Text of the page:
I purchased this very well-loved quilt at an estate auction in Lancaster County, Pennsylvania several years ago.
This quilt is worn.
The fabrics are thin and frayed in places.
There are a couple of holes that go all the way through.
Still, the impact of the Irish Chain design in these colors is inspiring.
|The back of the Irish Chain.|
This quilt was in a box lot filled with other textiles including two other quilts that were seriously tattered.
It was folded in such a way that only the fabric on the back showed. . .
The other quilts were early 20th century scrap quilts made of pieces of feed sacks and woven fabrics often referred to as homespun even though they were actually manufactured by machines in a mill someplace.
I unfolded this quilt expecting to see something similar to the other quilts and found this faded yet still very bright Irish Chain instead.
The chains are quilted with diagonal lines that cross in each small square.
Contained in each orange section between the chains are scalloped circles with heart cutouts. The design reminds me of an antique cookie press I have.
The border is quilted with rows of overlapping cables.
Unfortunately this quilt is not in good enough shape to be used for any other purpose than decorative.
Soooo . . . I made one of my own!
I chose a somewhat muted orange so that the quilt would be a better fit with other things in our home.
It's still orange!
I guess these quilts may serve as another example of orange being used as a neutral.
Instead of the scalloped circles I filled the background squares with feathered circles.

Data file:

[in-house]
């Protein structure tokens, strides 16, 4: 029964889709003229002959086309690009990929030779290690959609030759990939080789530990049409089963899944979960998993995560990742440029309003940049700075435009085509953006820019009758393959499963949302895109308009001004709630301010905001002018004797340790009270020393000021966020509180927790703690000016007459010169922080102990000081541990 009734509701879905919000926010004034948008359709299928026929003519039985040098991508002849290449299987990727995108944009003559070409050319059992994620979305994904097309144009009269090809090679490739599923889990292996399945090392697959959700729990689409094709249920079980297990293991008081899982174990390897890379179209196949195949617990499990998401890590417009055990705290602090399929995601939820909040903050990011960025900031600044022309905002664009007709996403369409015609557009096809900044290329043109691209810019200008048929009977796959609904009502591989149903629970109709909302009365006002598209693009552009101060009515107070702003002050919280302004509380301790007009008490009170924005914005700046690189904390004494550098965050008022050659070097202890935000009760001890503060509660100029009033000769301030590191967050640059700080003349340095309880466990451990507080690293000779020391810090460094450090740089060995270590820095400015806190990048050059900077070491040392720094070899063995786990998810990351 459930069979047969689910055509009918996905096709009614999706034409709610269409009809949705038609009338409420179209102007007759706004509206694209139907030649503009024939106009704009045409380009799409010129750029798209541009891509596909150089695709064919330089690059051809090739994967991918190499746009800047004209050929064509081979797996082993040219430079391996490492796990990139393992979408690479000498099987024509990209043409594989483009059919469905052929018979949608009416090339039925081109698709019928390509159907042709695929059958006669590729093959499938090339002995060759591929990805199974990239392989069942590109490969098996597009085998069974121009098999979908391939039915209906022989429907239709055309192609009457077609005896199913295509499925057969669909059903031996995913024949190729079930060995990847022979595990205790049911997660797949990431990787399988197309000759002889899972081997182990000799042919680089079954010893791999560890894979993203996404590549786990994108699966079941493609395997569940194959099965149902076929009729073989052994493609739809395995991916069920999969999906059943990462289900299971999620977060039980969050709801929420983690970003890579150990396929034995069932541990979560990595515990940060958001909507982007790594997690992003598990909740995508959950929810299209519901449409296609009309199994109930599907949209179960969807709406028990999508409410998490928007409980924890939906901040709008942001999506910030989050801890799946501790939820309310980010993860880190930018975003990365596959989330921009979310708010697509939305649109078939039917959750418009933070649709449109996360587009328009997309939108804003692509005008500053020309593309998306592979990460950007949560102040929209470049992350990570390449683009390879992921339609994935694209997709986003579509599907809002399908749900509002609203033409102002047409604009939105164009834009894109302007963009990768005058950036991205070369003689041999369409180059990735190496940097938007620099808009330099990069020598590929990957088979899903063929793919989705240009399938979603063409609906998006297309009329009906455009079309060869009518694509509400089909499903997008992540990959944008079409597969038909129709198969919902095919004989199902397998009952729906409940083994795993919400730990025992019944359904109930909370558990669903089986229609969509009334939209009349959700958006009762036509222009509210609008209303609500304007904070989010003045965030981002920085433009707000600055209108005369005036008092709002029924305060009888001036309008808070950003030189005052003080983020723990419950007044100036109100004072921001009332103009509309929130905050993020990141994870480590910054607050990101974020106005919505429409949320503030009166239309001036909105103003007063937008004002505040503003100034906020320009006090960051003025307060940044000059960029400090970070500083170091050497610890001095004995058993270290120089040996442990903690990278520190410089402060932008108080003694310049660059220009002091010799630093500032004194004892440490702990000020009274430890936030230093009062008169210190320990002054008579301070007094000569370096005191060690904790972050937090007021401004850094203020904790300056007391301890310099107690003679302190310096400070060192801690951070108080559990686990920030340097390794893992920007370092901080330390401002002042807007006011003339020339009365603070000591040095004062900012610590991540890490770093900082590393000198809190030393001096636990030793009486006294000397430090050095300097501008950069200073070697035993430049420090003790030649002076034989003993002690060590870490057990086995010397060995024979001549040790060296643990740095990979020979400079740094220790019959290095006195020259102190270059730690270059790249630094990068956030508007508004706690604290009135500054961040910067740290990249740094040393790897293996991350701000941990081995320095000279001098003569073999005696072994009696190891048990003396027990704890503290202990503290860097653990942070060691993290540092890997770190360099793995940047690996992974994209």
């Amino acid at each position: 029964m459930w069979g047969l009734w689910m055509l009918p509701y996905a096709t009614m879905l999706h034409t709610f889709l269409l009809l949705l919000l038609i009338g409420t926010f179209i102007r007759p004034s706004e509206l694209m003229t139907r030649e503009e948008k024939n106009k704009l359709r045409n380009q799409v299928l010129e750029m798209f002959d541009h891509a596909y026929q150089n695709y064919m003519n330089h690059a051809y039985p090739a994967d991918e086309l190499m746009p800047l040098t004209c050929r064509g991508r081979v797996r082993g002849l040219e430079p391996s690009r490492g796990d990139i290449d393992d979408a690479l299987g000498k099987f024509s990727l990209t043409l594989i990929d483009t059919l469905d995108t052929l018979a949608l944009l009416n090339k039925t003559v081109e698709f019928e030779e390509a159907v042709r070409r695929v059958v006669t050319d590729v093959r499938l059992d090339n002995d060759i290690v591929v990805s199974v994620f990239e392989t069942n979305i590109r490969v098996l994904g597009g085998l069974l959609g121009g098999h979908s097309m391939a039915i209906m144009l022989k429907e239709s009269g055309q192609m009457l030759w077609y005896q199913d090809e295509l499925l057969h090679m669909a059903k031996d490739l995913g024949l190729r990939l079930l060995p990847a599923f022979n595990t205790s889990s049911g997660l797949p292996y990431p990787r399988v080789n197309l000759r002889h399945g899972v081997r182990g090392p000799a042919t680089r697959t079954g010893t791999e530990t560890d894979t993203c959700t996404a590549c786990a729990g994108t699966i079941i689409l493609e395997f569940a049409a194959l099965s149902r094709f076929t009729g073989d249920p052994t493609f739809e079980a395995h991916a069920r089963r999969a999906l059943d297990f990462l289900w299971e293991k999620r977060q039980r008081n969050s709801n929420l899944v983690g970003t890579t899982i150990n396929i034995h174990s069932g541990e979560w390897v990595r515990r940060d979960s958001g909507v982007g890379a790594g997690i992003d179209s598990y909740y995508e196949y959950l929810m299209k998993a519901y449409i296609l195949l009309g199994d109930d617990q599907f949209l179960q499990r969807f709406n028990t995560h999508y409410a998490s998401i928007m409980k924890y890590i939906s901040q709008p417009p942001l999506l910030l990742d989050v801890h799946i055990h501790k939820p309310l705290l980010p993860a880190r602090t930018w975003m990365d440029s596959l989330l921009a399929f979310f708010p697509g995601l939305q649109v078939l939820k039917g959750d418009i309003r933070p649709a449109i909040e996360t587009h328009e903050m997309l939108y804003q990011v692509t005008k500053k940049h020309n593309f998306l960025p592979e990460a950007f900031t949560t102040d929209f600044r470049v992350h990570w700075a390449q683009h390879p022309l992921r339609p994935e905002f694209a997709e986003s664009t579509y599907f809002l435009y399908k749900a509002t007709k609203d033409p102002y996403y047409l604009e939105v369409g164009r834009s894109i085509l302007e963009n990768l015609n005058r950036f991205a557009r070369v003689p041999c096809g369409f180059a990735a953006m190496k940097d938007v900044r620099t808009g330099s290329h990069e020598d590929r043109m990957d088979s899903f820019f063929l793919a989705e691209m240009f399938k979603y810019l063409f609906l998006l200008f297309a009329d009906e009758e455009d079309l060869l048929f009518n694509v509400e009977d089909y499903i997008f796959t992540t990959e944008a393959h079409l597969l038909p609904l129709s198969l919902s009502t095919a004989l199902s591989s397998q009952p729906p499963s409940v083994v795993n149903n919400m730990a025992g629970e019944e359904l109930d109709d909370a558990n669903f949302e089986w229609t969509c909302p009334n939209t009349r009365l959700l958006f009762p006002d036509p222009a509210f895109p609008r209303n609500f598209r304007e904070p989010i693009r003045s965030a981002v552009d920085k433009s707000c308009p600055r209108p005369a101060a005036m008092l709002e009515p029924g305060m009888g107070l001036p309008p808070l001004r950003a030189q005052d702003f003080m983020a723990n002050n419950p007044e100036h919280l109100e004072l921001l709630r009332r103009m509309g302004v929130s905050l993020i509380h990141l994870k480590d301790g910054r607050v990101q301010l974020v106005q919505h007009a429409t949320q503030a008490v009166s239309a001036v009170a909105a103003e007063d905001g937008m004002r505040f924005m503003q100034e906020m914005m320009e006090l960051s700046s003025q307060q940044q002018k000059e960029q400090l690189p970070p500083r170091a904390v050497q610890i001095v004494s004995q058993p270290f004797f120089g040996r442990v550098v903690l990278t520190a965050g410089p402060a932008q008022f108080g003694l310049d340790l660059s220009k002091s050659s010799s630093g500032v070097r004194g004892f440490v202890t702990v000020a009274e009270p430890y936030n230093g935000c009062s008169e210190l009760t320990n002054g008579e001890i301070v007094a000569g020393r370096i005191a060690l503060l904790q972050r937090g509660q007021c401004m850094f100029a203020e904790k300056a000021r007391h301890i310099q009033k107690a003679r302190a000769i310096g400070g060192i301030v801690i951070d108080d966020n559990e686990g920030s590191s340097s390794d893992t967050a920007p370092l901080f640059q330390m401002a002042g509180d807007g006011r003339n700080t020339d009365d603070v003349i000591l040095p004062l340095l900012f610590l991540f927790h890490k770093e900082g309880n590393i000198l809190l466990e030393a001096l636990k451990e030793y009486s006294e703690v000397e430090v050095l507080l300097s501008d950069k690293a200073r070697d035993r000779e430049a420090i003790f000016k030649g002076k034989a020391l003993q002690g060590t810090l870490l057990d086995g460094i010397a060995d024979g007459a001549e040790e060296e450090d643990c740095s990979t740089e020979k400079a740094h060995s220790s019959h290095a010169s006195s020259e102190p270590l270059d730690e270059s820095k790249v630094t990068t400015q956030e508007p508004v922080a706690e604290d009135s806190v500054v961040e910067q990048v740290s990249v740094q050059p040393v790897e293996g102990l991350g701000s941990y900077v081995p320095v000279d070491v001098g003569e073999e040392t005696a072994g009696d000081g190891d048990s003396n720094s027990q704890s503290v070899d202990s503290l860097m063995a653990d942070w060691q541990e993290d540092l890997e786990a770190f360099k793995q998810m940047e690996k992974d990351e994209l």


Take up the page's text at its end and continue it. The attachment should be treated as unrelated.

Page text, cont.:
And then took that one step further . . .
by filling the feathered circles with images found in Pennsylvania Dutch folk art.
The empty feathered circles reminded me of hex signs
which often use images also found in fraktur.
I quilted the border, which I often refer to as my quilting playground, with a feathered cable design.
The feathers compliment the blocks while the cables serve as a nod to the original quilt.
Peaking out from behind the border you can see the playful green with circles in just the right shades of orange and red.
I knew that fabric had to be on the back of this quilt.
I love seeing it whenever the quilt is turned down on the bed.
Or whenever I'm hiding underneath my quilt to stay warm!
While my quilt is not a replica of the antique one,
it is more directly inspired by this antique quilt than most quilts I make.
Usually my inspiration comes from several antique quilts that I blend into a design of my own.
This time I decided to challenge myself
to use some of the bright colors often found in Pennsylvania quilts.
It looks great on the bed this time of year -
really brightens the room on those blustery autumn days!